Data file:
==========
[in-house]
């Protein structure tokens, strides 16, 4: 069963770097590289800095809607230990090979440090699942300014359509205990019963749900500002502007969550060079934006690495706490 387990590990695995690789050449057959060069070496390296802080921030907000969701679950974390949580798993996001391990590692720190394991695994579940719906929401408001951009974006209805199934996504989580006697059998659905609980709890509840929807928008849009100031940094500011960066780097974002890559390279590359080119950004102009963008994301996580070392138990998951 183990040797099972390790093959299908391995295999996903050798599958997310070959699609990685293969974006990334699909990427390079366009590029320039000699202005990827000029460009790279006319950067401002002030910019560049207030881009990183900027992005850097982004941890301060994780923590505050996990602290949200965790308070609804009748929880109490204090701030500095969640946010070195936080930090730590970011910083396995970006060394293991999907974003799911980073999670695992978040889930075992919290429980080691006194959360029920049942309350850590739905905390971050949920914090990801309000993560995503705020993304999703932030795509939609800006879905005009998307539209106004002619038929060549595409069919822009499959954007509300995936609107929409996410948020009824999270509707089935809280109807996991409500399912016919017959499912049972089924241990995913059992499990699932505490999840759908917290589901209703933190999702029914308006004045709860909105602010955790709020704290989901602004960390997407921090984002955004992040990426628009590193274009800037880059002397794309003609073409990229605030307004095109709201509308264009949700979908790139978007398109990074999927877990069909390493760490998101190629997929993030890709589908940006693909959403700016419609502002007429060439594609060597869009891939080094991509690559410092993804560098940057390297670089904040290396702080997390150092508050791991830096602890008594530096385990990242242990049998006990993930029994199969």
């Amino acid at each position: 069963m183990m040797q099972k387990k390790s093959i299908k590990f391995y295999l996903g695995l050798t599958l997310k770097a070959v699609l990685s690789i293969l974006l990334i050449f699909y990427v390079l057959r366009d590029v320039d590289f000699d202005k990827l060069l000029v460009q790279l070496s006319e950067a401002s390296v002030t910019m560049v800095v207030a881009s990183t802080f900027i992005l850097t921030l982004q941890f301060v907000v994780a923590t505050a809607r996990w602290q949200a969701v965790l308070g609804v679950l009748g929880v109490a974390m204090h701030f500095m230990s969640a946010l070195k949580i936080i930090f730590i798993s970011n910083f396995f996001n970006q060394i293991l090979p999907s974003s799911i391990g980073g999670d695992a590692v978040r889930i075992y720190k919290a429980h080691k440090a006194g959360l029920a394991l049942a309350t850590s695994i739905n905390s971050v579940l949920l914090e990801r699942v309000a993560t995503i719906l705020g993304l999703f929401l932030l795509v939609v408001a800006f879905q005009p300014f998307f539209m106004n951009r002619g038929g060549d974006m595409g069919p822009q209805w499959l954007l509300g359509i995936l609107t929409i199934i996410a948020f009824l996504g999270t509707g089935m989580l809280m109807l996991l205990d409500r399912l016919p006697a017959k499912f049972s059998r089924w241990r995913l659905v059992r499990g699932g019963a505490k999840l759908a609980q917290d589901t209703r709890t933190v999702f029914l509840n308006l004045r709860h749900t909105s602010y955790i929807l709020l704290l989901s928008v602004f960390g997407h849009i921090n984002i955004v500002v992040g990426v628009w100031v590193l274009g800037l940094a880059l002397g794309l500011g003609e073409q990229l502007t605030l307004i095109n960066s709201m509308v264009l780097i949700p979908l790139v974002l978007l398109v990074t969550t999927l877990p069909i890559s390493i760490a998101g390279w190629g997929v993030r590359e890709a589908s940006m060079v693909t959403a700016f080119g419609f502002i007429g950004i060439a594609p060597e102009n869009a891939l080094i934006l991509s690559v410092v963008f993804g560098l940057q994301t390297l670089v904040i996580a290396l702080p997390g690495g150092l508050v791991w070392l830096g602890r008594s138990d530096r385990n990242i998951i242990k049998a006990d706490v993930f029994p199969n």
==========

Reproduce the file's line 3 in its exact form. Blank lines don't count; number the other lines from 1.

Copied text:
């Amino acid at each position: 069963m183990m040797q099972k387990k390790s093959i299908k590990f391995y295999l996903g695995l050798t599958l997310k770097a070959v699609l990685s690789i293969l974006l990334i050449f699909y990427v390079l057959r366009d590029v320039d590289f000699d202005k990827l060069l000029v460009q790279l070496s006319e950067a401002s390296v002030t910019m560049v800095v207030a881009s990183t802080f900027i992005l850097t921030l982004q941890f301060v907000v994780a923590t505050a809607r996990w602290q949200a969701v965790l308070g609804v679950l009748g929880v109490a974390m204090h701030f500095m230990s969640a946010l070195k949580i936080i930090f730590i798993s970011n910083f396995f996001n970006q060394i293991l090979p999907s974003s799911i391990g980073g999670d695992a590692v978040r889930i075992y720190k919290a429980h080691k440090a006194g959360l029920a394991l049942a309350t850590s695994i739905n905390s971050v579940l949920l914090e990801r699942v309000a993560t995503i719906l705020g993304l999703f929401l932030l795509v939609v408001a800006f879905q005009p300014f998307f539209m106004n951009r002619g038929g060549d974006m595409g069919p822009q209805w499959l954007l509300g359509i995936l609107t929409i199934i996410a948020f009824l996504g999270t509707g089935m989580l809280m109807l996991l205990d409500r399912l016919p006697a017959k499912f049972s059998r089924w241990r995913l659905v059992r499990g699932g019963a505490k999840l759908a609980q917290d589901t209703r709890t933190v999702f029914l509840n308006l004045r709860h749900t909105s602010y955790i929807l709020l704290l989901s928008v602004f960390g997407h849009i921090n984002i955004v500002v992040g990426v628009w100031v590193l274009g800037l940094a880059l002397g794309l500011g003609e073409q990229l502007t605030l307004i095109n960066s709201m509308v264009l780097i949700p979908l790139v974002l978007l398109v990074t969550t999927l877990p069909i890559s390493i760490a998101g390279w190629g997929v993030r590359e890709a589908s940006m060079v693909t959403a700016f080119g419609f502002i007429g950004i060439a594609p060597e102009n869009a891939l080094i934006l991509s690559v410092v963008f993804g560098l940057q994301t390297l670089v904040i996580a290396l702080p997390g690495g150092l508050v791991w070392l830096g602890r008594s138990d530096r385990n990242i998951i242990k049998a006990d706490v993930f029994p199969n």